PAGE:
The problem is that not all code is threadsafe. Some of this non-threadsafe code is in application programs; if a threadsafe program LINKs or XCTLs to a non-threadsafe program, the task is spun back to the QR TCB, where it will remain until the next SQL call. In the same way, some CICS commands are not threadsafe; if a threadsafe program issues a non-threadsafe EXEC CICS command, the task is handled in the same manner. In either case, the task suffers an additional TCB switch, resulting in less CPU savings; in a worst-case scenario, no CPU savings would be produced at all.

Earlier in this article, I stated that the CICS Global and Task Related User Exits had to be converted to threadsafe before attempting to convert any application. The reason is that non-threadsafe exits are not handled in the same way as non-threadsafe CICS commands or user programs. Instead of being spun back to the QR TCB until the next SQL command, the task is only placed on QR for the duration of the exit program. The task is then sent back to the L8 TCB. If the exit point is a common one (such as XEIIN, called on entry to every EXEC CICS command) the number of TCB switches the task undergoes will rise dramatically, resulting in a significant increase in CPU utilization.

Once your application has been converted to threadsafe, you can verify that you are meeting your CPU savings potential by checking the SMF stats for the application and comparing the ratio of TCB swaps ("Mode Switches") to SQL calls. A high number indicates either non-threadsafe exits, or non-threadsafe CICS commands interleaved with the SQL statements. The best method of identifying the culprit is the CICS Aux Trace, which will show the TCB switch as a DSAT CHANGE_MODE MODENAME(QR) or (L8) just after the entry for the non-threadsafe command. If you find that use of non-threadsafe commands is limiting the CPU reduction from threadsafe, your only option is to change the application code. It is sometimes possible to remove the command (for example, if an ASKTIME is being used when EIBTIME would be sufficient); or replace a non-threadsafe use with a threadsafe alternative (moving from a VSAM scratchpad file to Temp Storage, for example); if the command can't be removed or replaced, it may be possible to move it outside of the SQL loop, so that it doesn't generate additional TCB switching. The list of threadsafe commands is documented in appendix L of the CICS Application Programmer's Reference Manual. IBM has stated a desire to make more commands threadsafe, but has set no timetable.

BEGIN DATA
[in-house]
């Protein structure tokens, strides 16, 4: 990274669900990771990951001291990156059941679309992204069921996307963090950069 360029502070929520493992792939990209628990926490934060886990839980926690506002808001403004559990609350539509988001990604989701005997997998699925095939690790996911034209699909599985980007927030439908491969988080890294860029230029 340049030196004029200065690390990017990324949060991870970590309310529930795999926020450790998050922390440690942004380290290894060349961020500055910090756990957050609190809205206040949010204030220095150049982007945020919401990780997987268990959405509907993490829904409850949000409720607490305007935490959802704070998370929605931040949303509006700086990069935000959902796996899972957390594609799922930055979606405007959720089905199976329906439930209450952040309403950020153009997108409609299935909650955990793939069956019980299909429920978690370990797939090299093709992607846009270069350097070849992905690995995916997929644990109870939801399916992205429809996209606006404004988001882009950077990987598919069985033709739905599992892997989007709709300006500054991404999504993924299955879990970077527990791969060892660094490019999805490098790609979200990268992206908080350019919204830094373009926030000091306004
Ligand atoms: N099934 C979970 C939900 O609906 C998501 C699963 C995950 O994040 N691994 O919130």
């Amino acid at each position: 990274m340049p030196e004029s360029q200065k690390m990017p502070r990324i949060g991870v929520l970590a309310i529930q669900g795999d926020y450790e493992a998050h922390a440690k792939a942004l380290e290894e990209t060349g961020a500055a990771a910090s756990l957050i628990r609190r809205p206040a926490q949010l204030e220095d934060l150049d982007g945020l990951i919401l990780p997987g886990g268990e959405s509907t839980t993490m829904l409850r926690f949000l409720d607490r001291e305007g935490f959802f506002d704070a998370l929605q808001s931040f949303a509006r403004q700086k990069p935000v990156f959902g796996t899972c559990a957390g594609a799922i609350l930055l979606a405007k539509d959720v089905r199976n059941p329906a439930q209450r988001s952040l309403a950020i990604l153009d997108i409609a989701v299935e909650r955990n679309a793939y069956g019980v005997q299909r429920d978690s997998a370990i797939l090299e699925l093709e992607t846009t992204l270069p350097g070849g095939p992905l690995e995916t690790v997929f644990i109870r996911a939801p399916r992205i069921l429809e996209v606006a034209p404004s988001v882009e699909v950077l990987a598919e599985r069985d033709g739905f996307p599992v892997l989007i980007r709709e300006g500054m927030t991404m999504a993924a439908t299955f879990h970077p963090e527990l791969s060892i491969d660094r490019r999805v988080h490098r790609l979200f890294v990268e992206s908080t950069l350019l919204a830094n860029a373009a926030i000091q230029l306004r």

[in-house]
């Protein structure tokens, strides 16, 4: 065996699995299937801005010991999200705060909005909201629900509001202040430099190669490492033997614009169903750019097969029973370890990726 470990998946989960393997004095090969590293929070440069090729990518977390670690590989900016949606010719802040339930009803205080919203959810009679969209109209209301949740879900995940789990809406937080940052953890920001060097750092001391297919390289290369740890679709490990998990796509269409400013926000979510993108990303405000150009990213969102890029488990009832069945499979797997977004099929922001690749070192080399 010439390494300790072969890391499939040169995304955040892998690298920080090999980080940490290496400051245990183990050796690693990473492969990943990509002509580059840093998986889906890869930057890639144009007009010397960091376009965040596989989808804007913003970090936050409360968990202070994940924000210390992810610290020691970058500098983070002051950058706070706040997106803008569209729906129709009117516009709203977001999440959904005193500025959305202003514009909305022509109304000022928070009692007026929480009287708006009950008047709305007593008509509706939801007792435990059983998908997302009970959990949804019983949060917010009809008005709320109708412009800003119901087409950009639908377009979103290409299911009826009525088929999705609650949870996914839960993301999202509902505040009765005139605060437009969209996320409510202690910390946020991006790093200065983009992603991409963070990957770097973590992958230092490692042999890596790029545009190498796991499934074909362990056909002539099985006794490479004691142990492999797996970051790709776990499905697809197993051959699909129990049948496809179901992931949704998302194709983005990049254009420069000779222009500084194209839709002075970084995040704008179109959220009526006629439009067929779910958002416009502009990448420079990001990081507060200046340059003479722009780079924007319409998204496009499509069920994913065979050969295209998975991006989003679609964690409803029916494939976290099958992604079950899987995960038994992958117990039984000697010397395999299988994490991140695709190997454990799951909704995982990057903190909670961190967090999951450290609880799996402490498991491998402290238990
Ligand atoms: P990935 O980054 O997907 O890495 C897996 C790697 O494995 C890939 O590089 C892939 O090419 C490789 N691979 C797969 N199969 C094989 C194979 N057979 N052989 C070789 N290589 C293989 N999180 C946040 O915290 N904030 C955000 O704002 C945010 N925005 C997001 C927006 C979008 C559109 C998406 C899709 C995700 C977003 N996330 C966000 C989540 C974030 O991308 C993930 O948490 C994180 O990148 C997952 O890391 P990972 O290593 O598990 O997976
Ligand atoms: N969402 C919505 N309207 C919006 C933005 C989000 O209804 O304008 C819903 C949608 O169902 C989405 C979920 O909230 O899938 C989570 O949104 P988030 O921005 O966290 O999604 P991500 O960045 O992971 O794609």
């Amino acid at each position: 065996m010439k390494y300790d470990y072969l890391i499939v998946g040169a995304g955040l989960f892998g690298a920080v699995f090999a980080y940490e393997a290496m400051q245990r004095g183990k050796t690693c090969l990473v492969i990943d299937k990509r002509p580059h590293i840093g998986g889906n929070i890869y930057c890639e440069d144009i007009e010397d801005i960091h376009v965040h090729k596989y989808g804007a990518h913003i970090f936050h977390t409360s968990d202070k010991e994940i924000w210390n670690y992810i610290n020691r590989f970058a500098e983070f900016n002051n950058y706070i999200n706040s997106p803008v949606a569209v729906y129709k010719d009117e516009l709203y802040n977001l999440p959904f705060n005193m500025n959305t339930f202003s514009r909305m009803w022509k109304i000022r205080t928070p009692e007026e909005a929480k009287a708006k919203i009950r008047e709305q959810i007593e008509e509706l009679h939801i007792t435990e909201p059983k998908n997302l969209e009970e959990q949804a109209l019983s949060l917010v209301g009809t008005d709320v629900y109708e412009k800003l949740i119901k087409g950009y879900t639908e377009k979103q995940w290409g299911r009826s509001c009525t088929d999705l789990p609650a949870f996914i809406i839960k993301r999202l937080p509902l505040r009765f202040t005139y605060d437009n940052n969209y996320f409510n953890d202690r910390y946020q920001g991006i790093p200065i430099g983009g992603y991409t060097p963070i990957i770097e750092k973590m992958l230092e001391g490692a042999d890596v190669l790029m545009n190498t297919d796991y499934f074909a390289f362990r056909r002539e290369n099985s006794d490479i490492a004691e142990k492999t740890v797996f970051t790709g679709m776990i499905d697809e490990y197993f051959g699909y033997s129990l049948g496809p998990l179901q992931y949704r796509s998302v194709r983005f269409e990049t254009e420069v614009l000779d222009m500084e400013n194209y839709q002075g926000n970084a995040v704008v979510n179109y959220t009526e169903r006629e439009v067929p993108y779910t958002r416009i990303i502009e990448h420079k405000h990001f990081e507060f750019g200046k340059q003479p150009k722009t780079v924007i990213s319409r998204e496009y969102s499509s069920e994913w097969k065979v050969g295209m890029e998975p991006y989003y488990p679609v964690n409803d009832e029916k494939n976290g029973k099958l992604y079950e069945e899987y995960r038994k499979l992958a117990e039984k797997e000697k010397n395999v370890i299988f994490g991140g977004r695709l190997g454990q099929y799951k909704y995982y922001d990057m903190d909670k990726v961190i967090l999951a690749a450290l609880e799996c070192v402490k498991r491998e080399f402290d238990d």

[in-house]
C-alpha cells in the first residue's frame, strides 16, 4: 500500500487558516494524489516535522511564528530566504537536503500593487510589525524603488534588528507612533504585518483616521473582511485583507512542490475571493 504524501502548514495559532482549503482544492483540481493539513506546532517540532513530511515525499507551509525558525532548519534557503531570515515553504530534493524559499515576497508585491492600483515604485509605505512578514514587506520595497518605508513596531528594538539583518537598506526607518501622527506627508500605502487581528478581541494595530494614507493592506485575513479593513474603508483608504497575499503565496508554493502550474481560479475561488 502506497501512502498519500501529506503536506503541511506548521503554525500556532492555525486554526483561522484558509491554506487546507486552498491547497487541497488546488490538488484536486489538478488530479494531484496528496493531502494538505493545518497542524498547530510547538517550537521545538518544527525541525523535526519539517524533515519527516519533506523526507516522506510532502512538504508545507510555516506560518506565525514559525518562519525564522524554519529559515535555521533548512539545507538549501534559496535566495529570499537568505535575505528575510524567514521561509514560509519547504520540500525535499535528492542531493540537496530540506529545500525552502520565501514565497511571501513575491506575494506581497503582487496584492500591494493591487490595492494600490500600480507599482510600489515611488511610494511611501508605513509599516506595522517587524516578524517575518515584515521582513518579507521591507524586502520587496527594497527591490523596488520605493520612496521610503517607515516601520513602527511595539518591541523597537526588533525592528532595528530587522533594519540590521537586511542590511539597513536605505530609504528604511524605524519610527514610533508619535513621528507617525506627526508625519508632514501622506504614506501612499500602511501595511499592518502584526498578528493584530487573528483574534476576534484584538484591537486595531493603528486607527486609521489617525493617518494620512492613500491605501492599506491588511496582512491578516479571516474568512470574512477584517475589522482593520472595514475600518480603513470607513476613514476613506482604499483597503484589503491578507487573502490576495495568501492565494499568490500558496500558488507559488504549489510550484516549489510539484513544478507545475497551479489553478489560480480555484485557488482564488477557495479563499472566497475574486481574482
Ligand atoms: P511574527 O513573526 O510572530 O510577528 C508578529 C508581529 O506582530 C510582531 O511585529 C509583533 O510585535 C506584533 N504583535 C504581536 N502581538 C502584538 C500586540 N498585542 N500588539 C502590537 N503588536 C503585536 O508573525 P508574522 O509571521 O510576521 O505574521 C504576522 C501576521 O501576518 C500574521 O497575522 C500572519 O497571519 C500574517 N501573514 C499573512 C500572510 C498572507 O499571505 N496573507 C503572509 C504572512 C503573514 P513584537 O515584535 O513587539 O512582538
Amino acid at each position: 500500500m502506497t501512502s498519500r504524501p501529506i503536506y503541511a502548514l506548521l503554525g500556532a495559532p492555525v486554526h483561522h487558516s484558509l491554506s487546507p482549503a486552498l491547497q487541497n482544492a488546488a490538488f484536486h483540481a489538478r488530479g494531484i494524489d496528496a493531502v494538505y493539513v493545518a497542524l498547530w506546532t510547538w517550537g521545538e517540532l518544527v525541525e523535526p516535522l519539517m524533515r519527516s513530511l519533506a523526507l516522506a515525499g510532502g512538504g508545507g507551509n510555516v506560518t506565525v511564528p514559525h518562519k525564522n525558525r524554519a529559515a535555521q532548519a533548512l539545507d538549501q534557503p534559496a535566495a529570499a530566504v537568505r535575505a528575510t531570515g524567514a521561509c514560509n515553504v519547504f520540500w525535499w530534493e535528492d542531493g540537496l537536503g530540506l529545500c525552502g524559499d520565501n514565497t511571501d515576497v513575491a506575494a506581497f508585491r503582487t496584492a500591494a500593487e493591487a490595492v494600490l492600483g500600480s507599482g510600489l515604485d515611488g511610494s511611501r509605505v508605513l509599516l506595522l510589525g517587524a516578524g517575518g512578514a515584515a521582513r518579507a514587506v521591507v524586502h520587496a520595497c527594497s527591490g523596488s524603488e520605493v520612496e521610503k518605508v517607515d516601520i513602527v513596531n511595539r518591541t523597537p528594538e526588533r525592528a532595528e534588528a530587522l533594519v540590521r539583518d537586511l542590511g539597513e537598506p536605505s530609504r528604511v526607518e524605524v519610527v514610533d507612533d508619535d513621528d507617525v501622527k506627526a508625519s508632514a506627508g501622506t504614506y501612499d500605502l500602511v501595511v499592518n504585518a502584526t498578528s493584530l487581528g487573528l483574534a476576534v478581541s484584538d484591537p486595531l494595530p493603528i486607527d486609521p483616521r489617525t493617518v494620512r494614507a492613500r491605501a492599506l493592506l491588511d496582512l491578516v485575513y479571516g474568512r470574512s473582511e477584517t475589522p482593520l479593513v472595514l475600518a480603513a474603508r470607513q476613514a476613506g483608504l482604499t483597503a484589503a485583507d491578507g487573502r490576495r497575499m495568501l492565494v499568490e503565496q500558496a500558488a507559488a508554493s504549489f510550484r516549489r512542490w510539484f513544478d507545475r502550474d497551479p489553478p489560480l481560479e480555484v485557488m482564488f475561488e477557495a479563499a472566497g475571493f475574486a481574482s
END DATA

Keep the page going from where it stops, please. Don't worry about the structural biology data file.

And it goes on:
Note that if the ratio of TCB swaps to SQL calls is greater than one, one of your exits is not threadsafe.


Before starting to convert any of your applications to threadsafe, you must convert your CICS exit programs. Contact your system software vendors (and your application vendors, if any of your purchased applications use exits) to see when they will have threadsafe versions available. If they are not planing to convert their exit programs, review the affected exit points in the Customization Guide to see when they are called (a non-threadsafe dump control exit would not be as much of a problem as the XEIIN exit point mentioned previously, for example.) Do not attempt a threadsafe conversion in a region with a high-use non-threadsafe exit program.

Remember to attempt to identify the most promising applications to start with. If possible, chose applications with the greatest number of DB2 calls per transaction to maximize the potential savings. Review an aux trace of the more heavily used programs, to see if there are non-threadsafe commands interleaved with the DB2 calls.

IBM recommends that the following maintenance be applied before running threadsafe:

PQ75405, PQ67351, PQ72112, PQ67559, PQ67863, PQ67892, PQ68099, PQ69553

One last item, which is not actually related to threadsafe, but has caused a lot of consternation in DB2 users. In CICS TS 2.2, SMF user cputime now includes DB2 cputime.

For more information, please visit the threadsafe page on my website, www.evansgroupconsulting.com/spec.html